The Midwest |

The Enchantment of Uses

by Pete Segall

The imagined fights I get into with people who don’t know me are growing ever less gratifying.

What do you call a figure in the darkness? Your imagination. What do you call a figure moving towards you in the darkness? Your conscience. What do you call yourself in the darkness? The whole world.

At the onset of winter a pair of mosquitoes take up residence in the bathroom. “Ghosts of summer,” says the husband. “Stupid relics,” says the wife. Without difficulty the pests evade swiping hands and rolled up magazines. Their movements have no shape or definition. They buzz around at intervals, approaching the track lighting, knocking against the frosted window, sometimes colliding with each other. “Battling deities,” says the husband. “Cursed lovers,” says the wife. Their buzzing subsides when the vents sing out heat. Sometimes they sit on the lip of the tub doing inscrutable flitting with their wings. “Beleaguered settlers,” says the husband. “Bewildered colonists,” says the wife. “Doomed pioneers,” says the husband. “Temporary survivors,” says the wife. “Close enough?” asks the husband. “I’ll think about it,” replies the wife. There is lashing snow, followed by chills hostile to the idea of life. On New Years’ morning they make a bet about how long the bugs will live. The husband says Orthodox Easter. The mosquitoes loiter by the toilet. They are uneasy, conspiratorial. The wife gives them until May Day. She wonders if the reason they are giving these mosquitoes so much attention is not their resiliency or any anxieties of their own that they project onto the pair, but instead as a way of ignoring the other beasts that roam through their house. The alligator, the raccoons, the coyote who spends all day on the living room ottoman and is starting to show them its fangs. Normally they are sober people who go to bed early. But levelheadedness is now so hard to come by. For his part, the husband wonders about their bet, terms never having been agreed upon. He’s hoping, hoping, that if he wins his wife will let him do the thing she says he isn’t allowed to do anymore.

We took turns locking each other up. First he imprisoned me for a year. I emerged pale and gaunt and surrounded by ghosts I had conjured to keep me company. Then it was my turn to lock him up. I asked for only one night. When I unlocked the door at sunrise I found him on the floor, naked and hairless, gnawing at the skin he had shed, guarding it from wolves whose presence in the room could not be explained.

She went by herself to the country of dead mothers. She returned taller, with her left pinky in a splint. I asked what it was like, being among the dead mothers. She said they were austere and sensible but frightened of their own shadows. The shadows are invaders, she went on. The country of dead husbands, the country of dead lovers, the country of dead pets. It is a war without pity or honor. The dead mothers’ best defense is to turn out the lights. Is that how you did that, I said, pointing to the injured pinky. No, she sighed. They make visitors bare-knuckle fight for their entertainment. That skinny brunette’s chin was harder than I thought.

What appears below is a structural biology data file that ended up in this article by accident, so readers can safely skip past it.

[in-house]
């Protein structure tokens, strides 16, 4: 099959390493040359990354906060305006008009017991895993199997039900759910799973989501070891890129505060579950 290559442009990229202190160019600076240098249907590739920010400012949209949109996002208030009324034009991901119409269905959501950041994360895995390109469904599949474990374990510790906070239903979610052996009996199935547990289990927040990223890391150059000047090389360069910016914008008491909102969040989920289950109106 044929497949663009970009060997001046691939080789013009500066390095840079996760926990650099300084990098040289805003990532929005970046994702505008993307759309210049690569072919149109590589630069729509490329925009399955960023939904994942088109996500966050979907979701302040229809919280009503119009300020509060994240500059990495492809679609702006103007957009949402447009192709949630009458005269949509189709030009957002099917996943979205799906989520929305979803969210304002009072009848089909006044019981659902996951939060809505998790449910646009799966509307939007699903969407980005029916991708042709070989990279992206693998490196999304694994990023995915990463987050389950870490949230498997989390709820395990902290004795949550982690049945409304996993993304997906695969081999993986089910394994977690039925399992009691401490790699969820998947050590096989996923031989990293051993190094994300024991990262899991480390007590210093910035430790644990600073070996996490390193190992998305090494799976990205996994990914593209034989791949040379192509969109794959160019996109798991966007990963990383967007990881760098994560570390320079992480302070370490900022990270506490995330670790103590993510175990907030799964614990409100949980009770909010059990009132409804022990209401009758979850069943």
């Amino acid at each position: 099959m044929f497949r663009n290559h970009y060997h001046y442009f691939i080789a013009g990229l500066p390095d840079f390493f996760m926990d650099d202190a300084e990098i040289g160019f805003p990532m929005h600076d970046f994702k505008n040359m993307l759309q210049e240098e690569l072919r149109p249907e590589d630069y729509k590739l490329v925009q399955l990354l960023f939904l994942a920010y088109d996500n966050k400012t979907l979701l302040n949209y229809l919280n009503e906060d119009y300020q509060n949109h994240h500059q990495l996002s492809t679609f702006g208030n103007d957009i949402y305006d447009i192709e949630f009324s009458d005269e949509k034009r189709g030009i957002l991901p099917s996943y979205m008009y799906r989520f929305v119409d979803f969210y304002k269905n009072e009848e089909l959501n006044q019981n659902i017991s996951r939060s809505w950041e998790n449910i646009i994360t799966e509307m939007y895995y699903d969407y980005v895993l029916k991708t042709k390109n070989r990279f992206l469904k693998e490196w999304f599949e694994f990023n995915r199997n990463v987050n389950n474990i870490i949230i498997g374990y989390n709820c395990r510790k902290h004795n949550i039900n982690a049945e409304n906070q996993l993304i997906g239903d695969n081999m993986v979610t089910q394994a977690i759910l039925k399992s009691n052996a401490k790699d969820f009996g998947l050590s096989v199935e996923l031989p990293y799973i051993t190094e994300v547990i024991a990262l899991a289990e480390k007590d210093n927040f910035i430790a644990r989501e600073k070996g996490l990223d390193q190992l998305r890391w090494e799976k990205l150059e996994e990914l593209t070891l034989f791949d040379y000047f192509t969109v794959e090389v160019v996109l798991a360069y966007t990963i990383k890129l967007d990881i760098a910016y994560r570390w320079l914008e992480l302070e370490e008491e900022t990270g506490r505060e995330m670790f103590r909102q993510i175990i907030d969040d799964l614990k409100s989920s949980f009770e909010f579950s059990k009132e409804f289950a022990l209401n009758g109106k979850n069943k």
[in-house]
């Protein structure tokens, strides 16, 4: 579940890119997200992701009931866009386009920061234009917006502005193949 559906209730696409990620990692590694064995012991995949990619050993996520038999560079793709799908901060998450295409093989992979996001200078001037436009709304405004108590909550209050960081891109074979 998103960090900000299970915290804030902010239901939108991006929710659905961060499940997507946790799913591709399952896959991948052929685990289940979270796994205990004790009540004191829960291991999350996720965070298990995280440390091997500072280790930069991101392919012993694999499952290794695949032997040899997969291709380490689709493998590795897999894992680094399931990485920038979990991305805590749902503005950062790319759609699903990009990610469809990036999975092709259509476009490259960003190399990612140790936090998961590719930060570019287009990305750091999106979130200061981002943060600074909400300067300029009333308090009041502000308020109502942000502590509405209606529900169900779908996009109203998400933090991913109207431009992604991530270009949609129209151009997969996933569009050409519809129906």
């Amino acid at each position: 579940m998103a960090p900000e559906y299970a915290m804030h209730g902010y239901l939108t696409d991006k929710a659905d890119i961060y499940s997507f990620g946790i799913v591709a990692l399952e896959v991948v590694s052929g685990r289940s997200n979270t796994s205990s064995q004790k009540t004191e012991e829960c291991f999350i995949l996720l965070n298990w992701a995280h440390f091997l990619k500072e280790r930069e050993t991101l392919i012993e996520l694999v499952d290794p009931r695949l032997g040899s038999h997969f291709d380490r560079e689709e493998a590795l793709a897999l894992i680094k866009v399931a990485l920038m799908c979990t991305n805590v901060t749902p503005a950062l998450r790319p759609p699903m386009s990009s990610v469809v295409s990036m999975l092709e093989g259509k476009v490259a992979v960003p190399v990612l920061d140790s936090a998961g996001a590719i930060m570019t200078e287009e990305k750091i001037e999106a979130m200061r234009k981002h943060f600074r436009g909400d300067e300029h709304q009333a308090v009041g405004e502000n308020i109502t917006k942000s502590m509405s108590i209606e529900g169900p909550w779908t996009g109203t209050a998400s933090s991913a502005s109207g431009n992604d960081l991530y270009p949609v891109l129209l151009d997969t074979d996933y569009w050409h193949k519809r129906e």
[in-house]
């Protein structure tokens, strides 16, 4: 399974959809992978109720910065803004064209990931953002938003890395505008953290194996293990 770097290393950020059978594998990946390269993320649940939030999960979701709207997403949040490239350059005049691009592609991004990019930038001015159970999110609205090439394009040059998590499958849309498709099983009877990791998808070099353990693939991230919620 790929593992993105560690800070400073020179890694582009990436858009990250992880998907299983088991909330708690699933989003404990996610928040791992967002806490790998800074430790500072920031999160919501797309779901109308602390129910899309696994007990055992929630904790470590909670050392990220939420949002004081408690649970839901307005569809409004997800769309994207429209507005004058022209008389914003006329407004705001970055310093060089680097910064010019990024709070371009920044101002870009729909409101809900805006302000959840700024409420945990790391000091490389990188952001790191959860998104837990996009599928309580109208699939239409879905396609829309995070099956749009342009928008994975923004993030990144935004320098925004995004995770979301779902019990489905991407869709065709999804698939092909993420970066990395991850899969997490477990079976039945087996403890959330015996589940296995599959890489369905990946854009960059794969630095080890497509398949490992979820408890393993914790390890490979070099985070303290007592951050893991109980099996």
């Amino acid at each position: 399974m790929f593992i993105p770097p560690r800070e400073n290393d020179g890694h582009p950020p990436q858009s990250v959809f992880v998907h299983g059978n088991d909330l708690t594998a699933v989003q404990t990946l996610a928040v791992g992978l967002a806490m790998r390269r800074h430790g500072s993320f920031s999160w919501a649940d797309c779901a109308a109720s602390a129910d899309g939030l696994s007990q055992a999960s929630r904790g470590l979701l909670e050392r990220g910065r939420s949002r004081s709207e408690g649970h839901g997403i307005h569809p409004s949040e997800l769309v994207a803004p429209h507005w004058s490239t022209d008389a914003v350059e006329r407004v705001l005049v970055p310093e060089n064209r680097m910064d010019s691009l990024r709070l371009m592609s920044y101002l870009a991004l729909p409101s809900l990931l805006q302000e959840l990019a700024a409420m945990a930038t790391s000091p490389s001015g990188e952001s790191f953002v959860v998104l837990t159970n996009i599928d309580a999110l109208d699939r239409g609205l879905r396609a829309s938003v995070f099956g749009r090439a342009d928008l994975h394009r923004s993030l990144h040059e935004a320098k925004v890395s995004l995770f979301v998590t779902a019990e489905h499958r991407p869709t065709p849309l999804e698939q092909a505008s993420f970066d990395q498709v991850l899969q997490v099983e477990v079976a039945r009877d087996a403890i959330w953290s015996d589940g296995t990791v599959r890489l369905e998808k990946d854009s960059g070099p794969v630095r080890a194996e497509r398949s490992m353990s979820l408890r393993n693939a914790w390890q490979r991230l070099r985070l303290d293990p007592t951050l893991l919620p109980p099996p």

“If I’m ever murdered I want the investigators to look at my corpse and see a blank canvas,” says my friend. I pray he develops a swift and clearly defined disease.

At our party everyone wanted to be near the homicide detective. “Killers are dull people,” he said. “They cheat at board games and circulate petitions that go unsigned. They kill because they fear people will find out just how stultified their lives are.” The fourth grade teacher at the nearby school asked about the man the papers called the Hard Luck Killer. The detective finished his drink. “The forces of capital are ghoulish but sloppy. They leave evidence without even trying.” “What about the disemboweled woman whose entrails were used to spell out unfair on her living room floor?” the teacher asked. “Routine case,” said the detective. “The men who were hung from the lamppost outside the post office?” “Mistaken identity.” “The boy who stabbed his father and claimed self-defense?” “Ditto.” “The old couple they found bound together and drowned in their own tub?” “Disappointed magazine salesman.” “When was the last time you had to discharge your service weapon?” the teacher asked. The detective said this morning. “Was your aim true?” she asked. “Truth is for almanacs and spelling tests,” he said. “I prefer the ambiguity of waking in an unfamiliar bed.”

In time I forgot the name of the battle where I died. The Wilderness? The Midway? Hastings? Then I couldn’t remember if it had even been a battle at all. Maybe I’d just been punched and hit my head on something hard on the way down. This was one of the primary problems. None of the dead could stop going on about how they met their ends. My plague, my thrown embolism, my head-on collision, my Spanish Flu. That was all they wanted to talk about. After so many years of hearing them the ownership of memories turned blurry and finally faded altogether. Our deaths became collective; shared events. I wish I could remember how this fact would be received in life. I suspect it would be noisy, or is it just that I think now that everything is noisy?